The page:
• The main Series IIA design change was moving the headlights outboard onto the fenders from their original centrally mounted location.
  • This series sports the classic Land Rover features that tend to feature prominently in public memory due to its use in popular African documentaries of the ‘60s like Born Free.
1963 Land Rover Series IIA - Petrolicious on YouTube.com
1963 Land Rover Series IIA - Petrolicious on YouTube.com
  • Two new engines were introduced for the Series IIA. The diesel option increases to 2.25-liters of displacement and a 2.6-liter gas engine is added.
  • From 1962 to 1965, Land Rover offered a new body style called the Forward Control (FC). FC design pushed the cab out over the engine to increase load capacity in the pickup-style bed. Its use of heavy-duty axles, upgraded rear suspension and larger tires made the FC popular for conversions into fire engines and motorhomes.

Series III (1971-1983)

1973 Land Rover Series III - NorthAmericaOverland on YouTube.com
1973 Land Rover Series III - NorthAmericaOverland on YouTube.com
  • Thanks to its 14-year production run of more than 440,000 units, Series III Land Rovers become the most common of the Series. In 1976, a Series III becomes the one-millionth Land Rover built.
  • Up to this point, Land Rover Series vehicles used a simple metal dash fascia. The Series III adopts a molded plastic dash in keeping with automotive trends of the early 1970’s on safety and advanced materials. This change is accompanied by moving the instrument cluster from its previous central location to the driver’s side.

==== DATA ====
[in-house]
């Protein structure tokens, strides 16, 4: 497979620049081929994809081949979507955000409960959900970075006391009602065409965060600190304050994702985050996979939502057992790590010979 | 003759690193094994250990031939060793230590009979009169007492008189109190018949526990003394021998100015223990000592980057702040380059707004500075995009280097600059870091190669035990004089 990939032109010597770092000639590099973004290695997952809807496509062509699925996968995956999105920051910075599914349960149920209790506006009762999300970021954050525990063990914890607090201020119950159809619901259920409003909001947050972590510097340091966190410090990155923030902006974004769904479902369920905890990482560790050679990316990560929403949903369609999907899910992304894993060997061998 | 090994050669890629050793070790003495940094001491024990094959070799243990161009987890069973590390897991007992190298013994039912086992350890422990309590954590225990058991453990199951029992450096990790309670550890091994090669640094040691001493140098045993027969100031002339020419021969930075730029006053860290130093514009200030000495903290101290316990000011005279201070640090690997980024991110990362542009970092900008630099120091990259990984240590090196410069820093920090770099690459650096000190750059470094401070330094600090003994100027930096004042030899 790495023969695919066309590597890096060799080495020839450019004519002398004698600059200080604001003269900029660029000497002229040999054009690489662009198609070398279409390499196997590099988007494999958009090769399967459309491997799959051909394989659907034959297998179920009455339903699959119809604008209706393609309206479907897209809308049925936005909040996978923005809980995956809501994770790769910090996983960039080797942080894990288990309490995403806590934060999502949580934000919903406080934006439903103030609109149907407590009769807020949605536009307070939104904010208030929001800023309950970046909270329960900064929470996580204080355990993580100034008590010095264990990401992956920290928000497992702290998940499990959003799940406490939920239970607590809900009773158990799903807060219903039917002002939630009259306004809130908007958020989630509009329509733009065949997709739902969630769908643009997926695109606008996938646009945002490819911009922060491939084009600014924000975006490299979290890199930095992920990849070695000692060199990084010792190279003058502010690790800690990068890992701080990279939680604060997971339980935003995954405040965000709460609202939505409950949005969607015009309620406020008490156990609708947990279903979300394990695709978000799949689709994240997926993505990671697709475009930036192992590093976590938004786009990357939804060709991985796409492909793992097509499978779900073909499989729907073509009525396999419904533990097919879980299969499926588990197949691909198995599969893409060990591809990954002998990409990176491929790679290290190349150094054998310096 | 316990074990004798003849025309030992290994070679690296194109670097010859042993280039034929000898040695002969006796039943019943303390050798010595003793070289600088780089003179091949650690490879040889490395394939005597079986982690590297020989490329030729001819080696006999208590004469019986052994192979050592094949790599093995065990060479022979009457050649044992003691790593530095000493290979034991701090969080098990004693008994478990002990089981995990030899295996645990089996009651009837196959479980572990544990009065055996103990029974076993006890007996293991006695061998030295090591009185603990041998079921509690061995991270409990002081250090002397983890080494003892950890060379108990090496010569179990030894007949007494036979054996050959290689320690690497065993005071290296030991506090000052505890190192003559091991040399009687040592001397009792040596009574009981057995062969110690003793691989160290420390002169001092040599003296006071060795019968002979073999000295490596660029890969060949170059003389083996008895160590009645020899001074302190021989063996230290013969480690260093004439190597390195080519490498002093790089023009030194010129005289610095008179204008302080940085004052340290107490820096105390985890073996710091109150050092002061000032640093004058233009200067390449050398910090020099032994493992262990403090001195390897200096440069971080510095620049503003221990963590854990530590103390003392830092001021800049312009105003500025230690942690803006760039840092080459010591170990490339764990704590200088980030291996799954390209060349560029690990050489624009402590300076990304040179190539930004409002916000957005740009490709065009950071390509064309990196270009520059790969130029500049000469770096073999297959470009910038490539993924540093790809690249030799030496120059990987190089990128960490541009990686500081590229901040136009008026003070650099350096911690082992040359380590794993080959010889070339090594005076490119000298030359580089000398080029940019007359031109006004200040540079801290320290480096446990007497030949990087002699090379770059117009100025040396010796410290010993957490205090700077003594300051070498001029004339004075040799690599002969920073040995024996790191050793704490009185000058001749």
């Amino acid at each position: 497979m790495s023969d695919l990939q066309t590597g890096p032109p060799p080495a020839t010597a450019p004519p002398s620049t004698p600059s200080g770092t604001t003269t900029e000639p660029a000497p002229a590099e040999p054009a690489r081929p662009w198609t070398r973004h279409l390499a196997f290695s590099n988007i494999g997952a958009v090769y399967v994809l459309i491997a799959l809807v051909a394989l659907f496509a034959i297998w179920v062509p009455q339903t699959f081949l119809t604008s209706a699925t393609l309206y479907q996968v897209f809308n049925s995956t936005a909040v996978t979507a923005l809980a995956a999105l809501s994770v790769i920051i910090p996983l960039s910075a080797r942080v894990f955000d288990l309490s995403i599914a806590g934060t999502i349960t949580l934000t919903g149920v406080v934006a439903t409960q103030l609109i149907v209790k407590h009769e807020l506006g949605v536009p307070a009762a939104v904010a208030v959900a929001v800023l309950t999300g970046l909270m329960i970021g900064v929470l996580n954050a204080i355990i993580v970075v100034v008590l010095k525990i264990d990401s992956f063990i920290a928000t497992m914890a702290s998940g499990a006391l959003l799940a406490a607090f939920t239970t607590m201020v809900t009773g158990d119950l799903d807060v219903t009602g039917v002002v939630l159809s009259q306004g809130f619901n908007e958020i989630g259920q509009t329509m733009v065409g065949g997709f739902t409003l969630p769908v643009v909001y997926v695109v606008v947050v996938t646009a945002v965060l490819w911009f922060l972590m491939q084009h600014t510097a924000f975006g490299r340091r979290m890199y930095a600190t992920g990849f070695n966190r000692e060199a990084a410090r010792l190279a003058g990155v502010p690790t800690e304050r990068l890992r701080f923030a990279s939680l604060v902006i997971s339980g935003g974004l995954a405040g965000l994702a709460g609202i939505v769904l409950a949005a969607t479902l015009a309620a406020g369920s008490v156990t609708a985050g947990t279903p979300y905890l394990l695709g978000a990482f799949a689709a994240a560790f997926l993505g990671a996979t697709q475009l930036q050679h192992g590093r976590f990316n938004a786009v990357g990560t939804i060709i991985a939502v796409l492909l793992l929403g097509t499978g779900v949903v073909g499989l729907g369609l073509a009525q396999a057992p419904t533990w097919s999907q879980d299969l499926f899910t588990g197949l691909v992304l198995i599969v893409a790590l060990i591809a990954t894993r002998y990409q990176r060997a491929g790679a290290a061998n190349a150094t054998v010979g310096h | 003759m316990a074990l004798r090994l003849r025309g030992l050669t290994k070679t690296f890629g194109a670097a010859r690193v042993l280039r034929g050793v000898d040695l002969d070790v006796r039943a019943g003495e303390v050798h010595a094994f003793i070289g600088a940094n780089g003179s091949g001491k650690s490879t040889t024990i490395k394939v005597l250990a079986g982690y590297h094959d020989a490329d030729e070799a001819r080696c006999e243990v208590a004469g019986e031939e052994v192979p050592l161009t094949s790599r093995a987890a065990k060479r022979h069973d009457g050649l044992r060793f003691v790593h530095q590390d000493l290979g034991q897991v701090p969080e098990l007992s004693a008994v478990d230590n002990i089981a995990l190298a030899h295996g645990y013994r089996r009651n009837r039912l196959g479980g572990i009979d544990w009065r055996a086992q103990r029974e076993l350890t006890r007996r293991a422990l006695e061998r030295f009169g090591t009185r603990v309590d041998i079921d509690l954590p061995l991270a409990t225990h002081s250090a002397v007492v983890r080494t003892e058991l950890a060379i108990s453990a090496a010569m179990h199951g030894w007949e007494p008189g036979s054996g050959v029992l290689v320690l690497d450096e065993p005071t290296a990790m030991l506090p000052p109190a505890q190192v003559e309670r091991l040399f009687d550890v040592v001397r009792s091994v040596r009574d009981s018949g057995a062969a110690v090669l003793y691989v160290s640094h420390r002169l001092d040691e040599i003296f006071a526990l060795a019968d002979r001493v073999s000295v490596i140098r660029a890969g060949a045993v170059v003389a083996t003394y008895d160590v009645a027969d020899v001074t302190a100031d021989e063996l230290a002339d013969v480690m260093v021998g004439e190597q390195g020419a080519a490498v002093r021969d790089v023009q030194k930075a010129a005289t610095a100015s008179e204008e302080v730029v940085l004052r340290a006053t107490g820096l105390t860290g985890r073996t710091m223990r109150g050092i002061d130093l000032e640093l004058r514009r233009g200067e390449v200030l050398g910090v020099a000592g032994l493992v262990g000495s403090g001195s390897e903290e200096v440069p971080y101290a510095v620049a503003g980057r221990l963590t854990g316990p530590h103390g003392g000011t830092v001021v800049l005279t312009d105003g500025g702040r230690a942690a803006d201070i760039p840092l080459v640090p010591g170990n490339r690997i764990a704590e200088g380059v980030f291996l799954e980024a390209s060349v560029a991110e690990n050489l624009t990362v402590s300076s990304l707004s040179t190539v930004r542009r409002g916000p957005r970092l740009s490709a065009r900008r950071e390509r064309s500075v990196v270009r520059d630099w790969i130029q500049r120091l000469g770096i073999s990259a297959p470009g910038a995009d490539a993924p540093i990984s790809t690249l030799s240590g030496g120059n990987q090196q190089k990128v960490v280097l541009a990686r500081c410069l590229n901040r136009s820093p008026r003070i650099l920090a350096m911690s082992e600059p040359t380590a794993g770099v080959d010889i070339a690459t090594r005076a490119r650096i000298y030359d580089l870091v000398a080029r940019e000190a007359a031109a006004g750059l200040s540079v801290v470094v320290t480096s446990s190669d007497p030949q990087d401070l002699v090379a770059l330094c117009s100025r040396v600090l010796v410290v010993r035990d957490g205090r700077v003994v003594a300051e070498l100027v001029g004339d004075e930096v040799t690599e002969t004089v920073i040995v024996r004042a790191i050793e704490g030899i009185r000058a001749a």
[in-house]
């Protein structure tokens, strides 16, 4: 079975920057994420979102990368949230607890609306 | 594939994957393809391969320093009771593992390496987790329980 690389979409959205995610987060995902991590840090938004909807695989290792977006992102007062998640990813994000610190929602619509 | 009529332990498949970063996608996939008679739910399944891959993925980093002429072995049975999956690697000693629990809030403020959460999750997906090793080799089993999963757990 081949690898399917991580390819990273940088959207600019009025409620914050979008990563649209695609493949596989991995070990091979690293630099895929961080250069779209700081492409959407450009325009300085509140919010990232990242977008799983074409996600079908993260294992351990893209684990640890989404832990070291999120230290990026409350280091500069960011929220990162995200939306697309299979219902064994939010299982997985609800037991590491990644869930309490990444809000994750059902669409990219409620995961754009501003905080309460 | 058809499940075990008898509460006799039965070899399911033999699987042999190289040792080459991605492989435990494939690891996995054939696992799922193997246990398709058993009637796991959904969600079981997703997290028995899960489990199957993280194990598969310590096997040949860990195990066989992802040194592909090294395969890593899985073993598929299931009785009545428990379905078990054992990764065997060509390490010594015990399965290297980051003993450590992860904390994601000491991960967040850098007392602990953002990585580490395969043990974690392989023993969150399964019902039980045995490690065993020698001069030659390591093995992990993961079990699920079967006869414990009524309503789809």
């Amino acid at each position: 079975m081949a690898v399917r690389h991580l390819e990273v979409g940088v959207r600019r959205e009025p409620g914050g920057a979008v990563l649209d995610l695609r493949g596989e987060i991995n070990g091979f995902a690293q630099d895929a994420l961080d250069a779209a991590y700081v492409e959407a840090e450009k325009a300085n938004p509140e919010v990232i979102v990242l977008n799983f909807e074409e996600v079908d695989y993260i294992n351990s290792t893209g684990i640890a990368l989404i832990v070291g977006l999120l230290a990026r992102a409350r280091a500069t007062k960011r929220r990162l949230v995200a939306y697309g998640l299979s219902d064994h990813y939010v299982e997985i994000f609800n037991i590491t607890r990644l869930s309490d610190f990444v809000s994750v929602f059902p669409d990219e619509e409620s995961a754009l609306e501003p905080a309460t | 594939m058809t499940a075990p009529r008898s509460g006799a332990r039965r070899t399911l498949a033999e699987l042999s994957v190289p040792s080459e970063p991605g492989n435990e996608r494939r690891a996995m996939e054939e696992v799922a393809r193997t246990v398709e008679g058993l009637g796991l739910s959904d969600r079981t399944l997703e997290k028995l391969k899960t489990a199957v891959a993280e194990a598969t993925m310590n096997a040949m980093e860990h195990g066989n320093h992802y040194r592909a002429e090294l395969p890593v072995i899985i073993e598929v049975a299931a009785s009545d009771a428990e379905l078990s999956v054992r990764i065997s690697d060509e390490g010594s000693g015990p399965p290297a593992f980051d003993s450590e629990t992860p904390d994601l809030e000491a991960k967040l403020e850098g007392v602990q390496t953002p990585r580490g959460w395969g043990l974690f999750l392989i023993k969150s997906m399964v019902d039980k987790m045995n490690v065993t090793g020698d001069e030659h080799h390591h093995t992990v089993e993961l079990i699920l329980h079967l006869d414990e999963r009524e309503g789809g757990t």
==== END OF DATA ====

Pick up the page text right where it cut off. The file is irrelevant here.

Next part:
1980 Land Rover Series III - carsforsale.com
1980 Land Rover Series III - carsforsale.com
  • In 1982, a “County” spec is released with all-new cloth seats, soundproofing, tinted windows and other “soft” options targeted at leisure owners.
  • A new 3.5-liter gasoline-powered V8 making 91 horsepower was introduced in 1979. It’s known as the “Stage 1 V8” because it was the first stage of British government investment in Land Rover to counter foreign competition from the Toyota Land Cruiser and Nissan Patrol.
  • With this generation, a traditional 2-speed manual transfer gearbox for the 4WD system accompanies the standard 4-speed manual. Synchromesh is added to all 4 of the transmission gears.
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1972 Land Rover Series III Pickup - NorthAmericaOverland on YouTube.com
1972 Land Rover Series III Pickup - NorthAmericaOverland on YouTube.com
  • Due to issues with broken rear axle half shafts, the transmission, axles and wheel hubs were reinforced on the Series III.
  • A High Capacity Pick Up, targeted at contractors, was introduced with a 25% larger load capacity in the bed and heavy-duty suspension.
  • Up until 1977, the One Ton 109” was produced using the Series IIB FC platform. It combined the 2.6-liter gasoline engine, oversized tires, a lower ratio gearbox and drop-shackle suspension used on military models. Fewer than 500 of these were made making them very rare today.

Land Rover 90, 110 and 127 (1983-1990)

1985 Land Rover 90 - Twin-Cam on YouTube.com
1985 Land Rover 90 - Twin-Cam on YouTube.com
  • In 1983, coil springs are added and the Series SWB becomes a Land Rover 90 to represent its wheelbase. However, the actual dimension was nearly 93”.
  • The following year sees the Series LWB transitions to a Land Rover 110, which is dead-on the actual wheelbase.
1984 Land Rover 110 - carsforsale.com
1984 Land Rover 110 - carsforsale.com
  • Changes to the exterior include a full-length hood, revised grille and wheel arch extensions. The interior receives a more modern design and the sliding panel windows become wind-up style for the first time.
  • During this generation, the first turbocharged diesel is offered with reinforced internals, an oil cooler and 8-blade cooling fan. The V8 motor is upgraded to put out 134 horsepower.
1989 Land Rover 127 - Matthew Hedrick on YouTube.com
1989 Land Rover 127 - Matthew Hedrick on YouTube.com